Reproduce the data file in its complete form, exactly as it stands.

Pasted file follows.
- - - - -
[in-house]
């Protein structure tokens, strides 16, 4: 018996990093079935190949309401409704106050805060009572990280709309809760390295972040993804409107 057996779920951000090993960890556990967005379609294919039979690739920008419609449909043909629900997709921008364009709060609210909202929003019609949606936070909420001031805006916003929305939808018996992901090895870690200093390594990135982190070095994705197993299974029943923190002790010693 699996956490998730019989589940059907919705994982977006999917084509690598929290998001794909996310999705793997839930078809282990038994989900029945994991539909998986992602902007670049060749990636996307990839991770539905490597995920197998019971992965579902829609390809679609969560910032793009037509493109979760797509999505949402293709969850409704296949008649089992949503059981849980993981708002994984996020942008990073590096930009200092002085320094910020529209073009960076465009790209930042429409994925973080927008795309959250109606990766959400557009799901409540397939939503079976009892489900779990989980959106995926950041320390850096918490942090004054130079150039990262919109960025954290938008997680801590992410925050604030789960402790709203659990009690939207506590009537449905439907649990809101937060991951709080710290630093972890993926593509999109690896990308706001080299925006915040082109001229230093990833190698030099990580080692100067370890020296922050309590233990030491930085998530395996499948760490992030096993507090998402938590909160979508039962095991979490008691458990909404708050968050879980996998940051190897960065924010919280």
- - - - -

[in-house]
């Protein structure tokens, strides 16, 4: 018996990093079935190949309401409704106050805060009572990280709309809760390295972040993804409107 057996779920951000090993960890556990967005379609294919039979690739920008419609449909043909629900997709921008364009709060609210909202929003019609949606936070909420001031805006916003929305939808018996992901090895870690200093390594990135982190070095994705197993299974029943923190002790010693 699996956490998730019989589940059907919705994982977006999917084509690598929290998001794909996310999705793997839930078809282990038994989900029945994991539909998986992602902007670049060749990636996307990839991770539905490597995920197998019971992965579902829609390809679609969560910032793009037509493109979760797509999505949402293709969850409704296949008649089992949503059981849980993981708002994984996020942008990073590096930009200092002085320094910020529209073009960076465009790209930042429409994925973080927008795309959250109606990766959400557009799901409540397939939503079976009892489900779990989980959106995926950041320390850096918490942090004054130079150039990262919109960025954290938008997680801590992410925050604030789960402790709203659990009690939207506590009537449905439907649990809101937060991951709080710290630093972890993926593509999109690896990308706001080299925006915040082109001229230093990833190698030099990580080692100067370890020296922050309590233990030491930085998530395996499948760490992030096993507090998402938590909160979508039962095991979490008691458990909404708050968050879980996998940051190897960065924010919280």